1. Our existing immigration laws are anachronistic and -therefore- enforcing the law has undesirable consequences. The law should be changed to guide immigration policy towards a clearly articulated and desired outcomes in line with American core values and the national interest.
2. America would not be what it is without the regular waves of immigration it has absorbed over the ages since the time that the land bridge between Siberia and Alaska allowed the settlement of the North American continent. America has proven capacity to assimilate masses of newcomers.
3. Seventeen percent of the U.S. workforce is foreign-born. But about a third of immigrant workers do not have authorization to work legally in the U.S. and yet America has a labor shortage in several sectors of its economy. That should tell us something. And it will get worse: The government projects that the economy will add 9.8 million jobs between 2014 and 2024 and that the labor force will only grow by 7.9 million workers (only by immigration).
4. Uncontrolled immigration is a sign of failed national security policy and inadequate border security measures. The blame for this and the task to address it falls in equal measure on all three branches of government, but Congress will have to rectify it.
5. Responsible government of any nation needs to know at any time who resides within its borders, for what purpose and under what title (citizenship, visa, green card). This may be an unattainable feat without a legally required forge-proof, biometric, identity card for anyone who is not a casual visitor (tourist).
6. The loop can then be closed, and stragglers can be kept out without building a wall, by mandating presentation of this identity card for obtaining a job, a bank account, credit card, driver’s license, access to education, and other similar life necessities.
7. The U.S. economy needs immigration for three primary reasons:
a. As the baby boom generation leaves the workforce, the number of working-age adults born in the U.S. to U.S. born parents will decline by 8.2 million. Between now and 2035, all growth in the U.S. workforce will be entirely due to immigrants and their children.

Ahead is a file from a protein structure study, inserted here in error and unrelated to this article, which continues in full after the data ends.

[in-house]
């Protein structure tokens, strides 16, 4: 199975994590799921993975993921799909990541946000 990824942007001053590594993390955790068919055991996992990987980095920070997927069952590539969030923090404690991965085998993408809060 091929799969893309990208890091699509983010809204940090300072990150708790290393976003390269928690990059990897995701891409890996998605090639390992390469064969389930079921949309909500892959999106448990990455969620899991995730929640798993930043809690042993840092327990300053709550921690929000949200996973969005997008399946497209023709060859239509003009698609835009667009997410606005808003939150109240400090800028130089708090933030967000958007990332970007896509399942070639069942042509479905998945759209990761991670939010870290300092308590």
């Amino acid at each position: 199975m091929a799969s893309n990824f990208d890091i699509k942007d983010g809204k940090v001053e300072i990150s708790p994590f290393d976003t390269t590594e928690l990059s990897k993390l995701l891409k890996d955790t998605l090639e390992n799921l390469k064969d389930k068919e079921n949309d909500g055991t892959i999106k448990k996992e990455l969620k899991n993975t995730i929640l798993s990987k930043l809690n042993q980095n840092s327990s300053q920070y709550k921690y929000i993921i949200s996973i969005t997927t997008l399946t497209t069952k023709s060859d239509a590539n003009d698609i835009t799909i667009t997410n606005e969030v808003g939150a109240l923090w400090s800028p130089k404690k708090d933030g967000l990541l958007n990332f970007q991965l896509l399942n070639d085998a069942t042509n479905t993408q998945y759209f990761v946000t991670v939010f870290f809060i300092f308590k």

b. Jobs that require little formal education will be of less interest to an increasingly educated U.S.-born workforce. There are numerous jobs Americans simply don’t want to do anymore.
c. Immigrants and their children need to take the place of the retiring baby boomers, replacing them as contributors to our social security systems.
8. The first order of business is to create an accommodation for undocumented immigrants currently in the U.S. – either in the workforce or a spouse or child of a worker – to allow them to legally reside and work in the U.S. (leaving aside, for now, the issue of citizenship). It is unthinkable to ask accelerated growth from our economy without the active participation of the approximately 9 million undocumented immigrants who are now part of the workforce.
9. The only legitimate and compelling reason to expel undocumented immigrants from this country is if they have a criminal record unrelated to their entry into the U.S.; if they pose a significant security risk; or if they have no capability or intent to contribute to the U.S. economy and have no family members willing to support them.
10. The next order of business is to align immigration policy with the core values and the economic interests of America. I posit that such policy would have to:
a. Enshrine that America continues to be a safe haven for verified refugees.
b. Keep immigrant families together.
c. Attract foreign talent irrespective of origin and encourage foreign students to participate in the U.S. economy after graduation.
d. Attract foreign workers for sectors of our economy that are highly dependent on immigrant labor.
11. The only public interest in controlling and limiting immigration is in the need for national security, to keep undesirables out and guard against oversupplying the labor market.
12. Immigration will only stop if America no longer offers the promise of a better future. We should all hope it never gets to that point.